Letters to the Editor - Sept. 8

September 08, 2011

Operation Shining Hope commemorates 9/11

To the editor:

This letter is to announce an upcoming event at the Allegany Fairgrounds in Cumberland, Md., on Sunday, Sept. 11, the 10th anniversary of the terrorist attacks.

Operation Shining Hope will have as its featured speaker, Retired 1st Lt. Clebe McClary, a U.S. Marines recon patrol leader in Vietnam in the late 1960s. He was awarded the Silver Star, the Bronze Star and three Purple Hearts for his actions and bravery while under extreme enemy fire.

Chaplain Paul Demers, who was summoned to ground zero, will speak. Country music singer Maria Rose will perform “(We Need To Be) The RE-United States,” a song she wrote after the attacks. Autumn Avila of Hagerstown will sing the national anthem and Lee Greenwood’s “God Bless the U.S.A.”

The event will be recorded by Lawrence Wilson, a disabled Vietnam veteran, and video tapes will be sold at a later date. Hats, T-shirts and car magnet also are expected to be available.

There is no charge for this event. Gates open at 6 a.m. with ceremonies to begin at 9.

Vic Ryan Jr.
Cumberland, Md.

Hats off to reporter, newspaper for 9/11 coverage

To the editor:

Kudos to Janet Heim and The Herald-Mail for the compelling and inspiring story, “Absolutely Numbing” in Sunday’s edition on “9/11.” The personal side of this tragedy is carefully revealed and sensitively described to the point where the reader simply can’t stop reading: “It’s a real gripper,” as my late journalism professor used to say.

With the media going a “bit” crazy over only the twin towers and the horrific videos of their collapse on TV, it is so refreshing to have a very personalized presentation of how this great tragedy affects an American family. I would hope that every American could read this story and forever ponder its lesson to us all.

Also, the decision to include “We Will Never Forget,” an insert with all the victims’ names, was an added plus to the front-page spread as it recognized each person who died in the horrific event. Even though most of us had no family member or neighbor who lost their life, seeing each name is a chilling reminder that our country must never gloss over the lives of innocents who perished. I shall always keep this special issue to share with my grandchildren and hopefully my great-grandchildren to remind them of the price so many of our citizens paid on that infamous day.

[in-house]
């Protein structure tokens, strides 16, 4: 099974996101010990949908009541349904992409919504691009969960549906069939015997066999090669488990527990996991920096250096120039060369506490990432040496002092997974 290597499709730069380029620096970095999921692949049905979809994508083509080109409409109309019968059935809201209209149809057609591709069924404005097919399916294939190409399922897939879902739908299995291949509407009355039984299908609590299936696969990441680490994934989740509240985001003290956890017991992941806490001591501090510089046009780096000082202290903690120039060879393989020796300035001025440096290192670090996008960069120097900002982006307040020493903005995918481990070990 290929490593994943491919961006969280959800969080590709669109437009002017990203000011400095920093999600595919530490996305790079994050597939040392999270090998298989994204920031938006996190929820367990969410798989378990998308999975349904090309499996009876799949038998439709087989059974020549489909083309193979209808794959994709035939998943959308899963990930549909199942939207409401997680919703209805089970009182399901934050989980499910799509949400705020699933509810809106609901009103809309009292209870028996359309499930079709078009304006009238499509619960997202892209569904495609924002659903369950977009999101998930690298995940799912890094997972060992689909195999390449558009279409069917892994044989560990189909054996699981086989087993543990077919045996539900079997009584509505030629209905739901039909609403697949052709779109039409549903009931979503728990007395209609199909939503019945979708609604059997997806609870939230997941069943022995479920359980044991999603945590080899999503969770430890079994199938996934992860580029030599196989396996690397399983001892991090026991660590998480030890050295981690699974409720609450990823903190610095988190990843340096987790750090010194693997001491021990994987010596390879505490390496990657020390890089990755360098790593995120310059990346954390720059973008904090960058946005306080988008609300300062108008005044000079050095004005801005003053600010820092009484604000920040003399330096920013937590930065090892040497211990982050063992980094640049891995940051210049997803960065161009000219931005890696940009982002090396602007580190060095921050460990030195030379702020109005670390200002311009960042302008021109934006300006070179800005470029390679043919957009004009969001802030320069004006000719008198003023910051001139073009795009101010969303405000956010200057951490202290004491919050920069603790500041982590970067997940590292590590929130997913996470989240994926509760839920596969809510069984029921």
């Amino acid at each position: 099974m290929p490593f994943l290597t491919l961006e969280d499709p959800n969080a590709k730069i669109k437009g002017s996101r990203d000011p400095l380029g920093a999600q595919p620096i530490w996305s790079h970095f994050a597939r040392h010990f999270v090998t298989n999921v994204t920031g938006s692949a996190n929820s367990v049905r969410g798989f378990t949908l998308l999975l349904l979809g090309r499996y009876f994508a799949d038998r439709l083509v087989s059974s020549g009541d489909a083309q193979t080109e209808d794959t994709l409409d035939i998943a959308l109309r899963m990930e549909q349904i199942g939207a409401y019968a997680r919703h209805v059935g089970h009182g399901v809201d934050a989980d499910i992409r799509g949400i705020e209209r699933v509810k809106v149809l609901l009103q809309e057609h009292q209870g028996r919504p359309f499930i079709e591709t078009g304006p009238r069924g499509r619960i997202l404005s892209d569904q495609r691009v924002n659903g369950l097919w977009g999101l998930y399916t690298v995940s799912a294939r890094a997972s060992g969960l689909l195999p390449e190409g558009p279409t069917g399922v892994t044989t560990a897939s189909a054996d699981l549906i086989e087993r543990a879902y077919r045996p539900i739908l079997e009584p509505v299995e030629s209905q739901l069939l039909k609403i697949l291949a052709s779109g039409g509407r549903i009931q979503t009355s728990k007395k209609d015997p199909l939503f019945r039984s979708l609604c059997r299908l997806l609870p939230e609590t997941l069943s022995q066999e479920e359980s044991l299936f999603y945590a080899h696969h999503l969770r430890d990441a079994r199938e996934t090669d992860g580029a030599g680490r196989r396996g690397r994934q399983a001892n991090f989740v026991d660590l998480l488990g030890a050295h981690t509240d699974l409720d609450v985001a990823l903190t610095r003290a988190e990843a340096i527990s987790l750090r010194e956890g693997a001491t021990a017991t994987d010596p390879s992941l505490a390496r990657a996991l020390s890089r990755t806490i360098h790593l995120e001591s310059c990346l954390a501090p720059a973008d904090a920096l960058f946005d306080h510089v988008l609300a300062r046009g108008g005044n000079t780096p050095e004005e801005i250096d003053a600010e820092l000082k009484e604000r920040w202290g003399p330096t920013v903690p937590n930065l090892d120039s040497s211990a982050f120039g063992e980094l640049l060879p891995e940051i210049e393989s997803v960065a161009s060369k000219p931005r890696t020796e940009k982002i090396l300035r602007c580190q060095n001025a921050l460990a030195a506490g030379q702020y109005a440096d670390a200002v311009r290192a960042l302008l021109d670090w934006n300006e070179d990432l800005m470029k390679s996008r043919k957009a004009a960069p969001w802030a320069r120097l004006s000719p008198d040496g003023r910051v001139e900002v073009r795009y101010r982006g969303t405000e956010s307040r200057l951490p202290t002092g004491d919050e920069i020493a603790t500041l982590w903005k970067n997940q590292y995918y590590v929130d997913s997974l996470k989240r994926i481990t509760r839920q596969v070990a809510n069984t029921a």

Thank you, Herald-Mail and Janet Heim for a job well done.  

Blanton Croft

Thanks to all for birthday celebration

To the editor:

Thank you to my friends and the Maryland Army National Guard.

How do I say thank you for such a great birthday present and the many years of service with friends?

I was invited to a private ceremony at The Dundalk Armory in August; the same month I entered the military in 1974 and the same month of my birth. I was informed that I would be giving a speech and presenting awards to fellow soldiers. It turns out that my wife and I were the ones who received awards.

My beloved wife of more than 25 years, Lisa Evans, received flowers and an award from the State of Maryland. She was graciously recognized for her assistance in supporting the families and the soldiers of our unit as they served overseas and during annual training missions. I am so very proud of my wife and her strong support of me and my fellow soldiers for so many years.

I was awarded two medals: the Army Achievement Medal and the Maryland Army National Guard’s Meritorious Medal for exceptionally meritorious service to the Maryland Army National Guard for more than 36 years. This is the Maryland National Guard’s second-highest medal.

When I wore the uniform, it was with strong pride. When there was a mission, I volunteered without hesitation. I proudly took my stand in support of Desert Storm/Desert Shield, Katrina and Rita hurricane relief efforts in New Orleans, Operation Noble Eagle/Force Protection at the Hagerstown Armory and the Hagerstown Regional Airport. In my tour of duty in Iraq, I was a heavy mobile equipment mechanic and recovery specialist (wrecker operator). I was the oldest soldier in Northern Iraq in a combative role in the brigade and one of the wrecker operators with the most missions recovering equipment in a combat zone.

I feel so honored to receive this award, and I feel so proud and so humbled to stand with you, my comrades. Like you, I’m just doing my duty as an American solider.

Thank you to everyone. Thank you from the bottom of my heart. This is one birthday present I’ll never forget.   

“So long as their sons preserve the spirit and appreciate the purpose of their fathers, the United States will remain invincible.”  — Confederacy president Jefferson Davis

Retired U.S. Army Sgt. Walter Evans

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